If we cannot see it, does it mean it does not exist? Our need to define everything, our need fit everything into the parameters of what we can touch and feel often limits our ability to be compassionate about what we cannot explain. When someone falls ill and we can see the symptoms, it is easy get help. But what happens when we cannot see or comprehend the symptoms or do not know what to look for? Today mental illness has become a reality that has slowly crept up on us and caught us unaware. These are just as terminal as any other life threatening physical disease. Statistics from the World Health Organisation Report on Depression released earlier this year leave us grappling with shocking realities.
- Almost 7.5% of Indians suffer from major or minor mental disorders that require expert intervention.
- By 2020 this can reach upto 20%
- 5% of Indians (nearly 57 million) suffer from depression Indians
- Another 38 million Indians suffer from anxiety disorders
What scares me about these statistics is that these are based on cases identified. It does not take into account people who are suffering silently. Depression, anxiety, etc. have become household terms today. Nearly 1 in every 5 persons in India today is in need for counselling. What is causing this sudden rise in numbers? What has happened to our world to make it so unhappy? Statics also show that this number has increased drastically in the last decade – nearly 18% worldwide.
Our world as we knew it has seen a revolutionary change in the last two decades. The very definition of happiness and success has changed. There are now new parameters of measuring success and achievements. These have given rise to undue competition which often leads one on a journey to nowhere. This feeling of general discontent and unhappiness can have several reasons. Let’s look at some of them closely –
Changing family structures – Traditionally, a family consisted of multiple generations of people living together in an interdependent structure. The rise of nuclear and single kid families has seen young adults struggling with daily pressures with lack of guidance and support from their elders. At the same time, older generations no longer receive the care and support of their children due to distances and increased work pressures.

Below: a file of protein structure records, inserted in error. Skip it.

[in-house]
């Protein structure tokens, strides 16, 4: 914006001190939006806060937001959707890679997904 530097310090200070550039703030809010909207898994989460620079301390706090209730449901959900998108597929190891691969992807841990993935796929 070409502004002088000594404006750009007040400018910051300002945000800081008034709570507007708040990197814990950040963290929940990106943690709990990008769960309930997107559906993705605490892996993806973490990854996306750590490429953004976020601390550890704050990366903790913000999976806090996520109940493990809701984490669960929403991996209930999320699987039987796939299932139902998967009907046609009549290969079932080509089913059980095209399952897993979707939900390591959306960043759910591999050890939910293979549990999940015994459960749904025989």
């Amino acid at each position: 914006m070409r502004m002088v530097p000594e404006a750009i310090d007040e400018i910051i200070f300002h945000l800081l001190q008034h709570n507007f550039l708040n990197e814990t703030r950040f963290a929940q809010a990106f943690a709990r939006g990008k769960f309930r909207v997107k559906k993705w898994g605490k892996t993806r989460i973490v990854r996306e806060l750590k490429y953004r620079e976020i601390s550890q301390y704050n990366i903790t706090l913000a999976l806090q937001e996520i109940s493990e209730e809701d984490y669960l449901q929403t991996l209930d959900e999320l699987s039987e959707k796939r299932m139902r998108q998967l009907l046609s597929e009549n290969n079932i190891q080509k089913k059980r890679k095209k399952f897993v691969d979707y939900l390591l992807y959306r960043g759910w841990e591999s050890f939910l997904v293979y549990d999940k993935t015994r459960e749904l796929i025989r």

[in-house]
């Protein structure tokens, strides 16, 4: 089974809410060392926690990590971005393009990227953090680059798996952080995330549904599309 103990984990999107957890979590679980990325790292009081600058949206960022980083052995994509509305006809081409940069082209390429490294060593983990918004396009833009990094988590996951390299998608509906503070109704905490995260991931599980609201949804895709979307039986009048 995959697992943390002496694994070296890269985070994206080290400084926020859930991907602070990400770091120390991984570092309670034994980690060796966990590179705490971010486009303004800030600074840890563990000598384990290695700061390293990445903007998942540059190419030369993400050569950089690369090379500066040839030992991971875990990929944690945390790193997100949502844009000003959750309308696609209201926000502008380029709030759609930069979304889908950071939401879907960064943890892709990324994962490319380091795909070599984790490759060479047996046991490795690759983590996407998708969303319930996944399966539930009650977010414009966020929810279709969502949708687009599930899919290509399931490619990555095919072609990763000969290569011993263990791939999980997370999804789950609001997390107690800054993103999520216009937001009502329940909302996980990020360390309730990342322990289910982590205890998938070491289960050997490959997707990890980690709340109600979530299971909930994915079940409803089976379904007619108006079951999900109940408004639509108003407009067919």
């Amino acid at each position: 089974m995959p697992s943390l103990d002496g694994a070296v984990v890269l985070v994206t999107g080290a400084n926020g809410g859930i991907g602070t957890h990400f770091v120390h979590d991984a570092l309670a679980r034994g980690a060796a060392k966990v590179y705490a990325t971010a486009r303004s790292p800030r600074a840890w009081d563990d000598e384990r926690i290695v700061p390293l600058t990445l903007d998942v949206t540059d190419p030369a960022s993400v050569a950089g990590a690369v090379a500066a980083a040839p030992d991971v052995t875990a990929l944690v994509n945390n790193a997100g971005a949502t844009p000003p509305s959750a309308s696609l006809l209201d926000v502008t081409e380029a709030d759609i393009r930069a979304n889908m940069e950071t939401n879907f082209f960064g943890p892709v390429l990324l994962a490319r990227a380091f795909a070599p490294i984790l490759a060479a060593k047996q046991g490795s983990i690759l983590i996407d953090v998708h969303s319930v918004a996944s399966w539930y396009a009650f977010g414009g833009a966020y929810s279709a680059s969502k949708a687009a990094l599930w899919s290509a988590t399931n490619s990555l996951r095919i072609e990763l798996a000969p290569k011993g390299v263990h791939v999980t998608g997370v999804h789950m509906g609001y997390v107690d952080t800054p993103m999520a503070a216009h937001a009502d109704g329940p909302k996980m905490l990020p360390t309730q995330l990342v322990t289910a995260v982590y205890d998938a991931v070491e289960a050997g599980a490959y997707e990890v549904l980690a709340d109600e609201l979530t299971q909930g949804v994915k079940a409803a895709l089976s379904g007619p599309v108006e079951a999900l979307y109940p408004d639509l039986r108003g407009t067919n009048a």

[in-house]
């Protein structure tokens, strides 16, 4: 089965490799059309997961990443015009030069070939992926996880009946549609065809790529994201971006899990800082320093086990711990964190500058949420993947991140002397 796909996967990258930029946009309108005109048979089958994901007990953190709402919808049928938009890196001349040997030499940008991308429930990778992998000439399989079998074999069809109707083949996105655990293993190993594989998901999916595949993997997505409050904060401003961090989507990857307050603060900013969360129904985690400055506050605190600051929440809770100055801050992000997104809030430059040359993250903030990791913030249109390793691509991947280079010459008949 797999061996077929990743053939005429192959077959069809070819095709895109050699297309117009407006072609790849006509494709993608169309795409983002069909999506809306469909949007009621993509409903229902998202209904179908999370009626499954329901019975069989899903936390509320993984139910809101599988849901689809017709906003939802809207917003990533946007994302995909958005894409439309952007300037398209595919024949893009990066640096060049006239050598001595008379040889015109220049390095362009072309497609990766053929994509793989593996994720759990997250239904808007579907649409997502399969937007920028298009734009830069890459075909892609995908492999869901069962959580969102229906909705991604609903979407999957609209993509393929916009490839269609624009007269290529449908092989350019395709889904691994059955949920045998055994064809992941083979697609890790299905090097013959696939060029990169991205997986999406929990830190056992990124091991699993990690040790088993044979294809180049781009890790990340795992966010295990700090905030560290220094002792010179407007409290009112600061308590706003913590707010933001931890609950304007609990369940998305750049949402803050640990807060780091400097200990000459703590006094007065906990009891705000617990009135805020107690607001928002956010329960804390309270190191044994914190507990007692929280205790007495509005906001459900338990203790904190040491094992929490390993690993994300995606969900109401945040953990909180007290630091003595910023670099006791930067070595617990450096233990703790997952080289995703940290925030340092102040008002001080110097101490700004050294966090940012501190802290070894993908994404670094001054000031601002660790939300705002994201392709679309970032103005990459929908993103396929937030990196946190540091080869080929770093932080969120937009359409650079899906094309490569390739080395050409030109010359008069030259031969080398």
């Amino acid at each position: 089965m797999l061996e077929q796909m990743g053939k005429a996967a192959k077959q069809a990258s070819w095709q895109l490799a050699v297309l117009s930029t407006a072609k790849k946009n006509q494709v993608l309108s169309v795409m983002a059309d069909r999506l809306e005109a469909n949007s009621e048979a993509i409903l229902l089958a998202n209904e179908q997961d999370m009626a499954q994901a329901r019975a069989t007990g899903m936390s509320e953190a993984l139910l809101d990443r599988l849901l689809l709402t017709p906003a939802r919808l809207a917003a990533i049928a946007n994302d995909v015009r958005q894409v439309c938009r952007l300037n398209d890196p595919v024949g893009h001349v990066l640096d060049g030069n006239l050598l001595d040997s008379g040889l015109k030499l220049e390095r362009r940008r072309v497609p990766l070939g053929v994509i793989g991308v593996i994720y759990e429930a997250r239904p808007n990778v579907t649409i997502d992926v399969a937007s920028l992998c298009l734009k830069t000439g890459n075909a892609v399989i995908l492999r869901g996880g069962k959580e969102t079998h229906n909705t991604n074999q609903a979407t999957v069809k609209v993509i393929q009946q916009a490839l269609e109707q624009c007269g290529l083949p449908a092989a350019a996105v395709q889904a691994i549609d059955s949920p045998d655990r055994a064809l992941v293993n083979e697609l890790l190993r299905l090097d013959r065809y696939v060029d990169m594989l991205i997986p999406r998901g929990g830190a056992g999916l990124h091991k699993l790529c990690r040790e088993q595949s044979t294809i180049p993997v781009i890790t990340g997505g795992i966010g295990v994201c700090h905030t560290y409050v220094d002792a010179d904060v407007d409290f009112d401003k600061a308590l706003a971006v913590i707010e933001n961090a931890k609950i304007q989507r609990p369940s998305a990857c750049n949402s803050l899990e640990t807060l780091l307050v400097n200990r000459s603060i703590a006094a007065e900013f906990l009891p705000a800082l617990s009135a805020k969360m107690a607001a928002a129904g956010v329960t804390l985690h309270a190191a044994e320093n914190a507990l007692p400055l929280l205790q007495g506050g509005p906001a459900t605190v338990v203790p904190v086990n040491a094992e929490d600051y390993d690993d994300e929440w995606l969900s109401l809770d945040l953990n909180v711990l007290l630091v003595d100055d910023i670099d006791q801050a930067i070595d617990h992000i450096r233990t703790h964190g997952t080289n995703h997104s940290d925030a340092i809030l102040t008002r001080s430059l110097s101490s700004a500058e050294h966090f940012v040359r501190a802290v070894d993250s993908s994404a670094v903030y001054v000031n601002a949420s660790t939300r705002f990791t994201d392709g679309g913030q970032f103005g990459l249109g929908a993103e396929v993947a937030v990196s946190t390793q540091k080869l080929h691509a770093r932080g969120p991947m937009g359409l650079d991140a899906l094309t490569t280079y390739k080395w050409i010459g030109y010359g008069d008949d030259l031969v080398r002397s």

Increased competition – The race to excel has created a false sense of competition. Students, working professionals, all seem to be forever under pressure to perform, while the very definition of ‘performance’ itself has changed. The pressure is not only at the work front but also to portray a picture perfect life where one is successful and happy. This success is also now defined by the number of holidays one takes, destinations one visits, gadgets one owns and even the food one eats.
Mixed-up priorities – The fear of losing face at work and among peer group is so high that we have lost touch with what is really important to us. Our priorities are now governed by what others think we should be doing, having, eating, etc. rather than what one really wants and needs.
Technology – While development and advancement of technology has made life easier and brought about a change in our lifestyles, it has also created a lot of confusion about what really matters. The constant need to be sharing and displaying a perfect life is creating a superficial life which may have little in common with reality.
This constant pressure is developing cracks beneath the surface. God forbid if any of these cracks were to become visible. But one cannot run from reality for very long. These warnings that were ignored have surfaced to reveal some ugly truths –
- 3 out of every 100 urban residents suffer from depression
- 5% of corporate employees suffer from depression in India (Source Assocham)
- An average of 371 persons committed suicide daily in 2012 (Source National Crime Records Bureau)
- Most suicide are by people below the age of 44 years (Source WHO)
The social stigma attached to admitting that one may need help prevents most of these cases from being detected or given professional help. It is also disturbing that until now it wasn’t even a recognised form of illness and hence access to treatment has been difficult. India, for instance, has less than 4,000 psychiatrists who can offer professional help. Often these cases also suffer from inaccurate assessment and lack of resources. Now with the passing of the Mental Health Bill, there is hope that adequate resources will be brought in to ensure care to those who need it. Timely detection and early help is key to curing depression and avoiding mishap.
However, problem also lies in the fact that we do not know what to look for. Even if we or someone we love is suffering from mental illness, it is very difficult to identify. With all the technology at hand, relations and friendships have become so distant and superficial that we often do not have the slightest inkling of what one is going through beneath that cool and smiling demeanour. Some of the signs to look for are – lack of interest in daily life, tiredness and fatigue, lack of appetite or sleep, low self-worth, lack of self-esteem, poor concentration. These could signal a problem that may need immediate help and attention. Do not hesitate. Pick up the phone or reach out to seek help! It’s okay!
Theme for this post is ‘Terminal‘
Other posts from this challenge are
October 10th is World Mental Health Day